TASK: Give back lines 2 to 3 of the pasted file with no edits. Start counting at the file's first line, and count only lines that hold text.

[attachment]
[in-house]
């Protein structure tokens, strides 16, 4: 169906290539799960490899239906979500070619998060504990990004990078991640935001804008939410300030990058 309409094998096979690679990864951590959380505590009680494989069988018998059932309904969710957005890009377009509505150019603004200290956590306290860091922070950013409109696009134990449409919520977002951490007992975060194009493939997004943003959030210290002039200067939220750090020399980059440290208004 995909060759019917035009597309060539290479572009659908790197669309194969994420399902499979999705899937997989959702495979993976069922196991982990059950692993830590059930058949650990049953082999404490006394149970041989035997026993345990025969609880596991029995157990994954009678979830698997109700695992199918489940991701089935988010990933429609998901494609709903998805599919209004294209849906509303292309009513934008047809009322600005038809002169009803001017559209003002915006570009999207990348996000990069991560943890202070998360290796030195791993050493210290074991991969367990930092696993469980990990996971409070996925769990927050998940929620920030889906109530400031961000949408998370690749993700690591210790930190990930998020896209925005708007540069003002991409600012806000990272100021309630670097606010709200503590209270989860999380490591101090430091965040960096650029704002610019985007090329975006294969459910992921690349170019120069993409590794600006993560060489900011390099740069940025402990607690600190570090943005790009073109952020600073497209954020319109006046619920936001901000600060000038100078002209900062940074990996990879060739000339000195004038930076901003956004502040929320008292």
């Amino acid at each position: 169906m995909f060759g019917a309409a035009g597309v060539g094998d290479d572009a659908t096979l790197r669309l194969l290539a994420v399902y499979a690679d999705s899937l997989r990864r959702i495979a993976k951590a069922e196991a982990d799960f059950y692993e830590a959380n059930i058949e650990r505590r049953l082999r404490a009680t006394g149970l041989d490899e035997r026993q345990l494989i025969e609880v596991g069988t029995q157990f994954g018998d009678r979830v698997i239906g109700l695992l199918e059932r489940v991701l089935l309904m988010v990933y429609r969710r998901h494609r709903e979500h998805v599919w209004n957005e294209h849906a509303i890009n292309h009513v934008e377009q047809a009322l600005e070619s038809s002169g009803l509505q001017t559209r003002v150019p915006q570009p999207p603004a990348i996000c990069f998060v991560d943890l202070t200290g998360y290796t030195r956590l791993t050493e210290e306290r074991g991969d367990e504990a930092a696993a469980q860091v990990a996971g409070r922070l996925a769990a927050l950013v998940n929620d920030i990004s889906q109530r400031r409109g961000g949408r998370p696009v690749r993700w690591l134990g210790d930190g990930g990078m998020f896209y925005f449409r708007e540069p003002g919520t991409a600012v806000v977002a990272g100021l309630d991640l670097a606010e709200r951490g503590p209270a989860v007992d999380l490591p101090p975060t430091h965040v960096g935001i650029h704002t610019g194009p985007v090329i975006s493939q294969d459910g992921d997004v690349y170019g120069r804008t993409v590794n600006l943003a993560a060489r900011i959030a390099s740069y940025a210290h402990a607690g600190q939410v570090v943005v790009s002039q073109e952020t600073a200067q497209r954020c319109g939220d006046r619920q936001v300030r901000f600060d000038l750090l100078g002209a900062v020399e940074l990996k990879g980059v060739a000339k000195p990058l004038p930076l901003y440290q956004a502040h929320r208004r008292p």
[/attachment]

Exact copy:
């Protein structure tokens, strides 16, 4: 169906290539799960490899239906979500070619998060504990990004990078991640935001804008939410300030990058 309409094998096979690679990864951590959380505590009680494989069988018998059932309904969710957005890009377009509505150019603004200290956590306290860091922070950013409109696009134990449409919520977002951490007992975060194009493939997004943003959030210290002039200067939220750090020399980059440290208004 995909060759019917035009597309060539290479572009659908790197669309194969994420399902499979999705899937997989959702495979993976069922196991982990059950692993830590059930058949650990049953082999404490006394149970041989035997026993345990025969609880596991029995157990994954009678979830698997109700695992199918489940991701089935988010990933429609998901494609709903998805599919209004294209849906509303292309009513934008047809009322600005038809002169009803001017559209003002915006570009999207990348996000990069991560943890202070998360290796030195791993050493210290074991991969367990930092696993469980990990996971409070996925769990927050998940929620920030889906109530400031961000949408998370690749993700690591210790930190990930998020896209925005708007540069003002991409600012806000990272100021309630670097606010709200503590209270989860999380490591101090430091965040960096650029704002610019985007090329975006294969459910992921690349170019120069993409590794600006993560060489900011390099740069940025402990607690600190570090943005790009073109952020600073497209954020319109006046619920936001901000600060000038100078002209900062940074990996990879060739000339000195004038930076901003956004502040929320008292």
């Amino acid at each position: 169906m995909f060759g019917a309409a035009g597309v060539g094998d290479d572009a659908t096979l790197r669309l194969l290539a994420v399902y499979a690679d999705s899937l997989r990864r959702i495979a993976k951590a069922e196991a982990d799960f059950y692993e830590a959380n059930i058949e650990r505590r049953l082999r404490a009680t006394g149970l041989d490899e035997r026993q345990l494989i025969e609880v596991g069988t029995q157990f994954g018998d009678r979830v698997i239906g109700l695992l199918e059932r489940v991701l089935l309904m988010v990933y429609r969710r998901h494609r709903e979500h998805v599919w209004n957005e294209h849906a509303i890009n292309h009513v934008e377009q047809a009322l600005e070619s038809s002169g009803l509505q001017t559209r003002v150019p915006q570009p999207p603004a990348i996000c990069f998060v991560d943890l202070t200290g998360y290796t030195r956590l791993t050493e210290e306290r074991g991969d367990e504990a930092a696993a469980q860091v990990a996971g409070r922070l996925a769990a927050l950013v998940n929620d920030i990004s889906q109530r400031r409109g961000g949408r998370p696009v690749r993700w690591l134990g210790d930190g990930g990078m998020f896209y925005f449409r708007e540069p003002g919520t991409a600012v806000v977002a990272g100021l309630d991640l670097a606010e709200r951490g503590p209270a989860v007992d999380l490591p101090p975060t430091h965040v960096g935001i650029h704002t610019g194009p985007v090329i975006s493939q294969d459910g992921d997004v690349y170019g120069r804008t993409v590794n600006l943003a993560a060489r900011i959030a390099s740069y940025a210290h402990a607690g600190q939410v570090v943005v790009s002039q073109e952020t600073a200067q497209r954020c319109g939220d006046r619920q936001v300030r901000f600060d000038l750090l100078g002209a900062v020399e940074l990996k990879g980059v060739a000339k000195p990058l004038p930076l901003y440290q956004a502040h929320r208004r008292p």